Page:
The IHR Scoring Algorithm
The Phoenix AMTT uses a scoring algorithm developed by the Institute of Hearing Research, Nottingham. The algorithm was originally used in the Automated McCormick Toy Test device produced by the IHR in the late 1980-1990’s to measure word discrimination thresholds in quiet.
The algorithm works in two phases:
- Homing-in phase: the sound level is reduced in 12 dB steps until the person being tested makes an error. Then the level is raised in 12 dB steps until they respond correctly again.
- Testing phase: after the second reversal, the step size is reduced to 6 dB. The sound levels are presented using a “2 down – 1 up” rule i.e. the person being tested must correctly identify two presentations for the sound level to be reduced by 6 dB, but one failure will result in a 6 dB sound level increase. A reversal occurs where there is an increase or decrease in sound level. The defined threshold used by the IHR is the average sound level over the last six reversals. The test is complete after the sixth reversal.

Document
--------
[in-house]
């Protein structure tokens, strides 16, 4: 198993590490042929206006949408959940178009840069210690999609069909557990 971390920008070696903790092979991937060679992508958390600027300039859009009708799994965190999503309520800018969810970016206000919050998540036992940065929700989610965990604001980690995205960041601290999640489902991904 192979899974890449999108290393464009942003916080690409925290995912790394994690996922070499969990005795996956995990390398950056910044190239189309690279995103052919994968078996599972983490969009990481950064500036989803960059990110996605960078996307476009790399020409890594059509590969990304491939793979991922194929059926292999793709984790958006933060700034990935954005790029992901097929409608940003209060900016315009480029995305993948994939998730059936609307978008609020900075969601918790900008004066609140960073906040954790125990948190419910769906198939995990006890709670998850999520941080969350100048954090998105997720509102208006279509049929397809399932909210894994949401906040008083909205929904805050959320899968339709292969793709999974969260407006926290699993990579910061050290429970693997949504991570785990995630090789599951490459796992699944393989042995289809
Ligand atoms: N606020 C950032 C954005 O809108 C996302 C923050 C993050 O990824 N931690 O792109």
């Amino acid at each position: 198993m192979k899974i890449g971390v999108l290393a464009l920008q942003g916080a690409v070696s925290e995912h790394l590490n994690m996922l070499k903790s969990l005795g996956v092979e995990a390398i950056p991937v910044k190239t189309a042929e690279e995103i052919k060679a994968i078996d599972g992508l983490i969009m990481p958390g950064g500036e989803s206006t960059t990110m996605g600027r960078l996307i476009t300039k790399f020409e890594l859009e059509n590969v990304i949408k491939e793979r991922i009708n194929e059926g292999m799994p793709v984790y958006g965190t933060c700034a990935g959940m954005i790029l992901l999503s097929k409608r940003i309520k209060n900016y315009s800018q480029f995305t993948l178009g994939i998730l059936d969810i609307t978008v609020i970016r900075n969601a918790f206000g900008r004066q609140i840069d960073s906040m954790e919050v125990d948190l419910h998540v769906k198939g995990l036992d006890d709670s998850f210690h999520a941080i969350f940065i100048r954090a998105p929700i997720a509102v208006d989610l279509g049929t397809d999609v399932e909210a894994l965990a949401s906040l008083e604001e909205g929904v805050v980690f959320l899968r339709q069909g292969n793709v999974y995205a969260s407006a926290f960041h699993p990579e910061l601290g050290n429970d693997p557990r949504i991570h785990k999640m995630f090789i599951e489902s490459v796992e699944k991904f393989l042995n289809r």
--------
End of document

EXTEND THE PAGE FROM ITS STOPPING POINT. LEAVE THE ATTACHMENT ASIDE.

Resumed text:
In this example
Hearing Threshold: 29 dB(a)
Test start level: 68 dB(A)
Initial step size: 12 dB
Final step size: 6 dB
Testing reversals 6
The PHOENIX also uses the original IHR female voice recording, but applies the latest digital technology to produce the sound, and record the test scores.
If speech in noise is selected, then the homing in step size is reduced to 6 dB and the testing step size is reduced to 3 dB.
An initial evaluation of the algorithm and IHR/CHAC Automated McCormick Toy Test can be found in the British Journal of Audiology 1989, 23 245-429, and further evaluation in the British Journal of Audiology 1994, 28, 165-179.